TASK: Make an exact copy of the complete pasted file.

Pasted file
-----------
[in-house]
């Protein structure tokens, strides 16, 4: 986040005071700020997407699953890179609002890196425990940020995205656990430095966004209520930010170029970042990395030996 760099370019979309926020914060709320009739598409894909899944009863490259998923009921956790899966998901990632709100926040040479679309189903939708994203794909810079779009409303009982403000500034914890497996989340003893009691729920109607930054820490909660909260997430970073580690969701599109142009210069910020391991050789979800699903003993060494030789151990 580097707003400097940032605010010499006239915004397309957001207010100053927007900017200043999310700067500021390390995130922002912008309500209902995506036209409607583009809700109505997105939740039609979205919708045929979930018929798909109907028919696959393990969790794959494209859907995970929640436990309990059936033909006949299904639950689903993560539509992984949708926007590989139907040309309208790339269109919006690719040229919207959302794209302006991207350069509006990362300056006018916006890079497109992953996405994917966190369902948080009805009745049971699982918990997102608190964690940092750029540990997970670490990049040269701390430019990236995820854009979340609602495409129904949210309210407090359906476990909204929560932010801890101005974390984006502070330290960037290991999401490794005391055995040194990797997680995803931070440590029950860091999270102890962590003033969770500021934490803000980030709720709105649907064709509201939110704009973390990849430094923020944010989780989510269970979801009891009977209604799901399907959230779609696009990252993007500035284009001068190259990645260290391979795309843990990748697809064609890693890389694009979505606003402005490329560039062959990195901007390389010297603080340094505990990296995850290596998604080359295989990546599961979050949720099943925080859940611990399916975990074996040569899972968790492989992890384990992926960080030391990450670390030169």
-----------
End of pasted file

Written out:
[in-house]
């Protein structure tokens, strides 16, 4: 986040005071700020997407699953890179609002890196425990940020995205656990430095966004209520930010170029970042990395030996 760099370019979309926020914060709320009739598409894909899944009863490259998923009921956790899966998901990632709100926040040479679309189903939708994203794909810079779009409303009982403000500034914890497996989340003893009691729920109607930054820490909660909260997430970073580690969701599109142009210069910020391991050789979800699903003993060494030789151990 580097707003400097940032605010010499006239915004397309957001207010100053927007900017200043999310700067500021390390995130922002912008309500209902995506036209409607583009809700109505997105939740039609979205919708045929979930018929798909109907028919696959393990969790794959494209859907995970929640436990309990059936033909006949299904639950689903993560539509992984949708926007590989139907040309309208790339269109919006690719040229919207959302794209302006991207350069509006990362300056006018916006890079497109992953996405994917966190369902948080009805009745049971699982918990997102608190964690940092750029540990997970670490990049040269701390430019990236995820854009979340609602495409129904949210309210407090359906476990909204929560932010801890101005974390984006502070330290960037290991999401490794005391055995040194990797997680995803931070440590029950860091999270102890962590003033969770500021934490803000980030709720709105649907064709509201939110704009973390990849430094923020944010989780989510269970979801009891009977209604799901399907959230779609696009990252993007500035284009001068190259990645260290391979795309843990990748697809064609890693890389694009979505606003402005490329560039062959990195901007390389010297603080340094505990990296995850290596998604080359295989990546599961979050949720099943925080859940611990399916975990074996040569899972968790492989992890384990992926960080030391990450670390030169």